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Jerseyman4

Jughandles and Michigan Left Turns

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For anyone who do not know the terms, click below:

Jughandle

Michigan Left Turn

The superstreet project on US 15/501 in Chapel Hill is being looked at as an alternative over the existening intersection. This project will eliminate the need for a traffic signal but i do not see any downsides to the project other than out of towners being unfamilar with how to manuever the area.

I cant find the article i was looking at a few years back but a experimental jughandle was done in Kinston along US 70 back in the 1980s. The article said that most people did not understand the idea of it and some people just turned left from the highway instead of doing the jughandle process.

What do you all think?

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I don't like the idea of going out of your way just to make a left turn on a jughandle. The chances of getting in an accident are still the same and I think this would even be more dangerous since you have trafffic coming right at you when you turn on to the new road that want to make a right also. The superstreet makes alot of sense to me and even though it may be more confusing I think it is safer and more efficient.

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I know of at least one jughandle in NC, in Asheville at the intersection of Patton and Clingman. When traveling west on Patton, you don't turn directly left to go south on Clingman; you are supposed to turn right after the intersection and loop around.

I'm not sure why the intersection was built like this. I don't think that locals "get" it, though, and I seem to recall people turning left there anyway.

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The Michigan left seems even worse than just having a regular left in a light cycle. Drivers are forced to enter into strong right-of-way traffic, transfer through however many lanes, and then switch lanes again once they make the right turn.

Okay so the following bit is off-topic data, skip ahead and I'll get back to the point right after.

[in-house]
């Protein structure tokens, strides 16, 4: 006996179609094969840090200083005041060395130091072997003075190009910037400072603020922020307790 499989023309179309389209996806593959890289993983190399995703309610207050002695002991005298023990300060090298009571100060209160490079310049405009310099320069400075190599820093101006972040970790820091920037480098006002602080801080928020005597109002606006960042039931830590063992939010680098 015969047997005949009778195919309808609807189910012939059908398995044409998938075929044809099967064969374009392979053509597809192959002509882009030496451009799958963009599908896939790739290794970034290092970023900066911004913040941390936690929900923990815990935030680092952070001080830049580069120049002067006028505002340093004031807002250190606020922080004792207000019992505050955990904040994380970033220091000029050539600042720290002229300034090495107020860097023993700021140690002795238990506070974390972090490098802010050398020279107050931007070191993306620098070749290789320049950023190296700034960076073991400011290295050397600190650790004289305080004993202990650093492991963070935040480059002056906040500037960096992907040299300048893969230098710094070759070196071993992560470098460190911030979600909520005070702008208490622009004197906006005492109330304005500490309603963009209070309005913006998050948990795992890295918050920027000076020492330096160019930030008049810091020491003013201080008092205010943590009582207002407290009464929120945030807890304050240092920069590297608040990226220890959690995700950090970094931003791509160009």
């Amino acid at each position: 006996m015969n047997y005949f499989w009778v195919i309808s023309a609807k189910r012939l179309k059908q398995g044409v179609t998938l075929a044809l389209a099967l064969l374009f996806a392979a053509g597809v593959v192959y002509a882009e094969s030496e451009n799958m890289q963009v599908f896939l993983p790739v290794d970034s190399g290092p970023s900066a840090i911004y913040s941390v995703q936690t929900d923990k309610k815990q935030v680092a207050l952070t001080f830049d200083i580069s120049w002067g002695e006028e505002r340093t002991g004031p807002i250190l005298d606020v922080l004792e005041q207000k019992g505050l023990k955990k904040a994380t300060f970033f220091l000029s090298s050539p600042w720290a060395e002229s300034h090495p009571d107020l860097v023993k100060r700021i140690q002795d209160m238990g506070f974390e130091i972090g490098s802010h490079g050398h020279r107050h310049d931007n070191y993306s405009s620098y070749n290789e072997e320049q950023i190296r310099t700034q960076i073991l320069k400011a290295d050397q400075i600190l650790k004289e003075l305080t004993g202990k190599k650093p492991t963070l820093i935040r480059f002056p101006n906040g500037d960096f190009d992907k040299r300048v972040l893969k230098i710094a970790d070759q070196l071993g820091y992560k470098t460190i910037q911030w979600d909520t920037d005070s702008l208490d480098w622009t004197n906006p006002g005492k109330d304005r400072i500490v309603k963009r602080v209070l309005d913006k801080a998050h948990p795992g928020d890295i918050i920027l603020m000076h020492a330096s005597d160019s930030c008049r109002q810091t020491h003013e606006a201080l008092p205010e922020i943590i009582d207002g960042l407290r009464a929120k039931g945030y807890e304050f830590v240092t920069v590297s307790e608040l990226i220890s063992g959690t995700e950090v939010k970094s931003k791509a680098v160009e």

For overhead intersections, cloverleaves are good. Cloverleaves take up a lot of space, and prevent pedestrian traffic, so they're really only good for interstates and turnpikes that never enter urban areas. For major highways in urban areas, offramps with left and right turns and traffic lights are better.

I've been on this 15-501 intersection many times, and I absolutely hate it. It is not the worst though. The way it combines with East Franklin is terrible. If they fixed that with a proper jughandle, instead of lots of little streets that culminate at two other intersections, the problems at those intersections would get much better.

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I like the Superstreet proposal for Chapel Hill. I think I read once that Cary is considering eventual conversion of its major thoroughfares to super streets.

Singapore uses superstreets often as well.

Jughandles are a bit annoying sometimes, especially when you don't know whether it will be a regular left turn lane or a jughandle. However, I agree that they are safer, and more efficient for the main thoroughfare.

Jughandles should definitely be built on commercial arterials like Capitol Blvd, 15-501, Independence Blvd, etc.

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For overhead intersections, cloverleaves are good. Cloverleaves take up a lot of space, and prevent pedestrian traffic, so they're really only good for interstates and turnpikes that never enter urban areas. For major highways in urban areas, offramps with left and right turns and traffic lights are better.
I dont like the cloverleaf at all because its a traffic hazard and aggressive driving becomes the result of people exiting/entering in the weave lane. They should be all gone or at least be added collector/distributor lanes like how US 1 at I-40 is in Raleigh and I-95 at US 264 in Wilson (thats in a rural area but with high traffic volumes). Trumpet or trumpet to trumpet interchanges are the way to go along freeways however they do take up some space but eliminates any intersections with a stop sign at the end of the ramp, leaving the freeway.

Jughandles should definitely be built on commercial arterials like Capitol Blvd, 15-501, Independence Blvd, etc

I agree. Capital Blvd in my opinion should be tested first because an 8 lane highway should never have left turning lanes. I could opt for turning lanes in a 6 lane blvd but thats it.

The photo below is a trumpet to trumpet interchange:

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I'm familiar with the rotaries of New England and there is one in Gettysburg. I have seen Michigan Lefts... but are any of them the same as those "roundabouts" I've heard mentioned in Charlotte?

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Roundabouts are just right-handed circular intersections. Everyone can enter and drive away with less slowing down.

Michigan Lefts are really just normal U-turns on highways with big medians, but they become the only way to make a left turn short of finding three roads that turn right.